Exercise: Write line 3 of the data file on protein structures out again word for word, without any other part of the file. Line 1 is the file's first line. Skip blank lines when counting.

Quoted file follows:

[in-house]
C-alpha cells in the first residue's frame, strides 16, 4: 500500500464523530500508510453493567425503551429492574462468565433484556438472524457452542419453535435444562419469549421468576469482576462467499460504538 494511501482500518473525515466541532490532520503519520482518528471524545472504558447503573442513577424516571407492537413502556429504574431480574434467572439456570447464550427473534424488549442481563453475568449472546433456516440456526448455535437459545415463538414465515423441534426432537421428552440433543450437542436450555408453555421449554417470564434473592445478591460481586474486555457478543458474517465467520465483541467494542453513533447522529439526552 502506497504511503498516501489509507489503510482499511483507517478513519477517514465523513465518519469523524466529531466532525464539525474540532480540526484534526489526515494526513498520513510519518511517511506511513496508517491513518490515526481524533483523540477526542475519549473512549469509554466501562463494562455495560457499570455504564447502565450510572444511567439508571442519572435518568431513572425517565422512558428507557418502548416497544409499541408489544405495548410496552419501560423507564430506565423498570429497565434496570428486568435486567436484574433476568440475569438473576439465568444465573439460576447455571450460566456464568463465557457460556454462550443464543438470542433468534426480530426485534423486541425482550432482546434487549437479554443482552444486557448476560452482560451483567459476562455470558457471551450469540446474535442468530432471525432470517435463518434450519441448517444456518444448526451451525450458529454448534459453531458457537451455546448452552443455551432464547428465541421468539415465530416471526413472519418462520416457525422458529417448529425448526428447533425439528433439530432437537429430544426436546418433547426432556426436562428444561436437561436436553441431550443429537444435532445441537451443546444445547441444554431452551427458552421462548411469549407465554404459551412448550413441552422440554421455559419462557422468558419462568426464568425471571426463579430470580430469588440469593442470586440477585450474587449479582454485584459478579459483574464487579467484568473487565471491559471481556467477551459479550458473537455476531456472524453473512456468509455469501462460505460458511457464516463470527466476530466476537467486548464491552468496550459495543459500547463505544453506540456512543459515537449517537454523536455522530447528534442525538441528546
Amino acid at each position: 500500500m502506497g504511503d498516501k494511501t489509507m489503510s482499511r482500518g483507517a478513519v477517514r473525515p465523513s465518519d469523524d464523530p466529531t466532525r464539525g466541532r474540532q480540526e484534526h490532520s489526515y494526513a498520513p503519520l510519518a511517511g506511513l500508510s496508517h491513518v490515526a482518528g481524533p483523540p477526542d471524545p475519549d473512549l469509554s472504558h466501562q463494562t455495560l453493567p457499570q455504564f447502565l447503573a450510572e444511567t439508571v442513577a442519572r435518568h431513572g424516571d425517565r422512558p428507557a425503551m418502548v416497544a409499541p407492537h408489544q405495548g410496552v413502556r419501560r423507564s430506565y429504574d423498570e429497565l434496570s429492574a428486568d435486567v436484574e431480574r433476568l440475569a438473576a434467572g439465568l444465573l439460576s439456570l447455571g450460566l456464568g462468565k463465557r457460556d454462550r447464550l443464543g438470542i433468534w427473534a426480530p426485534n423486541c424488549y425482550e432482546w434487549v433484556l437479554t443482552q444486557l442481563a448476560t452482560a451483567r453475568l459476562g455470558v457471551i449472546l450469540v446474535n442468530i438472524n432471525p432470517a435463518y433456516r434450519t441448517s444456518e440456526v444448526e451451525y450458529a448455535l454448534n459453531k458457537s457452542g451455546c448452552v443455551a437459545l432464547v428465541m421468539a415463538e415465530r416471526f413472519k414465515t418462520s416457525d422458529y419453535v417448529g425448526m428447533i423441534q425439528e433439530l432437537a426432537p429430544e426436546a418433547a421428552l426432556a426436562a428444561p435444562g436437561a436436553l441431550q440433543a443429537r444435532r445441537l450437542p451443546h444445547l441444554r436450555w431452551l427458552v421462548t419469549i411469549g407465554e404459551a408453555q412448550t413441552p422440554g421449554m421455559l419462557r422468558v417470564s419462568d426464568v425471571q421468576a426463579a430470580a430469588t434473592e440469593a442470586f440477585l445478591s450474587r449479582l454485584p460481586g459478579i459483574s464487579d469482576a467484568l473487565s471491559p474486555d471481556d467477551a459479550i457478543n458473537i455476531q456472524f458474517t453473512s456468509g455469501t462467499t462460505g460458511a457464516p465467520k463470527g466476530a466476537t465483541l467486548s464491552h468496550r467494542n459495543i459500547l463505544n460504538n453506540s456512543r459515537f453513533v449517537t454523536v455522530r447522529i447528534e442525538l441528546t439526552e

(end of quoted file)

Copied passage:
Amino acid at each position: 500500500m502506497g504511503d498516501k494511501t489509507m489503510s482499511r482500518g483507517a478513519v477517514r473525515p465523513s465518519d469523524d464523530p466529531t466532525r464539525g466541532r474540532q480540526e484534526h490532520s489526515y494526513a498520513p503519520l510519518a511517511g506511513l500508510s496508517h491513518v490515526a482518528g481524533p483523540p477526542d471524545p475519549d473512549l469509554s472504558h466501562q463494562t455495560l453493567p457499570q455504564f447502565l447503573a450510572e444511567t439508571v442513577a442519572r435518568h431513572g424516571d425517565r422512558p428507557a425503551m418502548v416497544a409499541p407492537h408489544q405495548g410496552v413502556r419501560r423507564s430506565y429504574d423498570e429497565l434496570s429492574a428486568d435486567v436484574e431480574r433476568l440475569a438473576a434467572g439465568l444465573l439460576s439456570l447455571g450460566l456464568g462468565k463465557r457460556d454462550r447464550l443464543g438470542i433468534w427473534a426480530p426485534n423486541c424488549y425482550e432482546w434487549v433484556l437479554t443482552q444486557l442481563a448476560t452482560a451483567r453475568l459476562g455470558v457471551i449472546l450469540v446474535n442468530i438472524n432471525p432470517a435463518y433456516r434450519t441448517s444456518e440456526v444448526e451451525y450458529a448455535l454448534n459453531k458457537s457452542g451455546c448452552v443455551a437459545l432464547v428465541m421468539a415463538e415465530r416471526f413472519k414465515t418462520s416457525d422458529y419453535v417448529g425448526m428447533i423441534q425439528e433439530l432437537a426432537p429430544e426436546a418433547a421428552l426432556a426436562a428444561p435444562g436437561a436436553l441431550q440433543a443429537r444435532r445441537l450437542p451443546h444445547l441444554r436450555w431452551l427458552v421462548t419469549i411469549g407465554e404459551a408453555q412448550t413441552p422440554g421449554m421455559l419462557r422468558v417470564s419462568d426464568v425471571q421468576a426463579a430470580a430469588t434473592e440469593a442470586f440477585l445478591s450474587r449479582l454485584p460481586g459478579i459483574s464487579d469482576a467484568l473487565s471491559p474486555d471481556d467477551a459479550i457478543n458473537i455476531q456472524f458474517t453473512s456468509g455469501t462467499t462460505g460458511a457464516p465467520k463470527g466476530a466476537t465483541l467486548s464491552h468496550r467494542n459495543i459500547l463505544n460504538n453506540s456512543r459515537f453513533v449517537t454523536v455522530r447522529i447528534e442525538l441528546t439526552e